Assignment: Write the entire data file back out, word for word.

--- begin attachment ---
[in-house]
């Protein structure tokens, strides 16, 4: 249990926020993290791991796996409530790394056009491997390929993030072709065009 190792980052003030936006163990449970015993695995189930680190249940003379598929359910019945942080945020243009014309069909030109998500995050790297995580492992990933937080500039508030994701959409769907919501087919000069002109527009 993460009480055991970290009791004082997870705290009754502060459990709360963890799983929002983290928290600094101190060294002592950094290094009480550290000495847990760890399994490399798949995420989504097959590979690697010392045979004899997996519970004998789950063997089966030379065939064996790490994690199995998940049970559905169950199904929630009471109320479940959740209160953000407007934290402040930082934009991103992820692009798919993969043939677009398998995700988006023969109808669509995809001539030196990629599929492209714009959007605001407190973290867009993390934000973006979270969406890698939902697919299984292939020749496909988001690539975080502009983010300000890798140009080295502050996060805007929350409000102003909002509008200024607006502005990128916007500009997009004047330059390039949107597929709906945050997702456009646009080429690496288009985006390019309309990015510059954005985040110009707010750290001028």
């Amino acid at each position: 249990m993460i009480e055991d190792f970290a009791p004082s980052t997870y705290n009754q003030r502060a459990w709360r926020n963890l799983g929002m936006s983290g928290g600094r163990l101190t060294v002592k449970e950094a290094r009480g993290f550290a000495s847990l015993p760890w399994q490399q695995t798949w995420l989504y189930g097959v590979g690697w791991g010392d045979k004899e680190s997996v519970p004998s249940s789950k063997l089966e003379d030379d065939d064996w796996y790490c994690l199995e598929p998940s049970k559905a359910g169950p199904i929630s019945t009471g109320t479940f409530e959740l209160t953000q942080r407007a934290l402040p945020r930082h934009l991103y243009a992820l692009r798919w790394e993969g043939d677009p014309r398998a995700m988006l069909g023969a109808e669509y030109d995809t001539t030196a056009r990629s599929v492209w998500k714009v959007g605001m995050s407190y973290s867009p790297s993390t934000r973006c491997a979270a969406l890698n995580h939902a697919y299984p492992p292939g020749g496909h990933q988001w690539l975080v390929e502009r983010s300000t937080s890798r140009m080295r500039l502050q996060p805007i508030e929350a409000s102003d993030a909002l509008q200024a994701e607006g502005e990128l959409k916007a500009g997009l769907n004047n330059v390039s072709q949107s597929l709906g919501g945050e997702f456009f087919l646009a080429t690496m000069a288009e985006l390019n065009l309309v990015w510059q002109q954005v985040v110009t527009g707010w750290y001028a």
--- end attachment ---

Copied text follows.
[in-house]
């Protein structure tokens, strides 16, 4: 249990926020993290791991796996409530790394056009491997390929993030072709065009 190792980052003030936006163990449970015993695995189930680190249940003379598929359910019945942080945020243009014309069909030109998500995050790297995580492992990933937080500039508030994701959409769907919501087919000069002109527009 993460009480055991970290009791004082997870705290009754502060459990709360963890799983929002983290928290600094101190060294002592950094290094009480550290000495847990760890399994490399798949995420989504097959590979690697010392045979004899997996519970004998789950063997089966030379065939064996790490994690199995998940049970559905169950199904929630009471109320479940959740209160953000407007934290402040930082934009991103992820692009798919993969043939677009398998995700988006023969109808669509995809001539030196990629599929492209714009959007605001407190973290867009993390934000973006979270969406890698939902697919299984292939020749496909988001690539975080502009983010300000890798140009080295502050996060805007929350409000102003909002509008200024607006502005990128916007500009997009004047330059390039949107597929709906945050997702456009646009080429690496288009985006390019309309990015510059954005985040110009707010750290001028």
């Amino acid at each position: 249990m993460i009480e055991d190792f970290a009791p004082s980052t997870y705290n009754q003030r502060a459990w709360r926020n963890l799983g929002m936006s983290g928290g600094r163990l101190t060294v002592k449970e950094a290094r009480g993290f550290a000495s847990l015993p760890w399994q490399q695995t798949w995420l989504y189930g097959v590979g690697w791991g010392d045979k004899e680190s997996v519970p004998s249940s789950k063997l089966e003379d030379d065939d064996w796996y790490c994690l199995e598929p998940s049970k559905a359910g169950p199904i929630s019945t009471g109320t479940f409530e959740l209160t953000q942080r407007a934290l402040p945020r930082h934009l991103y243009a992820l692009r798919w790394e993969g043939d677009p014309r398998a995700m988006l069909g023969a109808e669509y030109d995809t001539t030196a056009r990629s599929v492209w998500k714009v959007g605001m995050s407190y973290s867009p790297s993390t934000r973006c491997a979270a969406l890698n995580h939902a697919y299984p492992p292939g020749g496909h990933q988001w690539l975080v390929e502009r983010s300000t937080s890798r140009m080295r500039l502050q996060p805007i508030e929350a409000s102003d993030a909002l509008q200024a994701e607006g502005e990128l959409k916007a500009g997009l769907n004047n330059v390039s072709q949107s597929l709906g919501g945050e997702f456009f087919l646009a080429t690496m000069a288009e985006l390019n065009l309309v990015w510059q002109q954005v985040v110009t527009g707010w750290y001028a």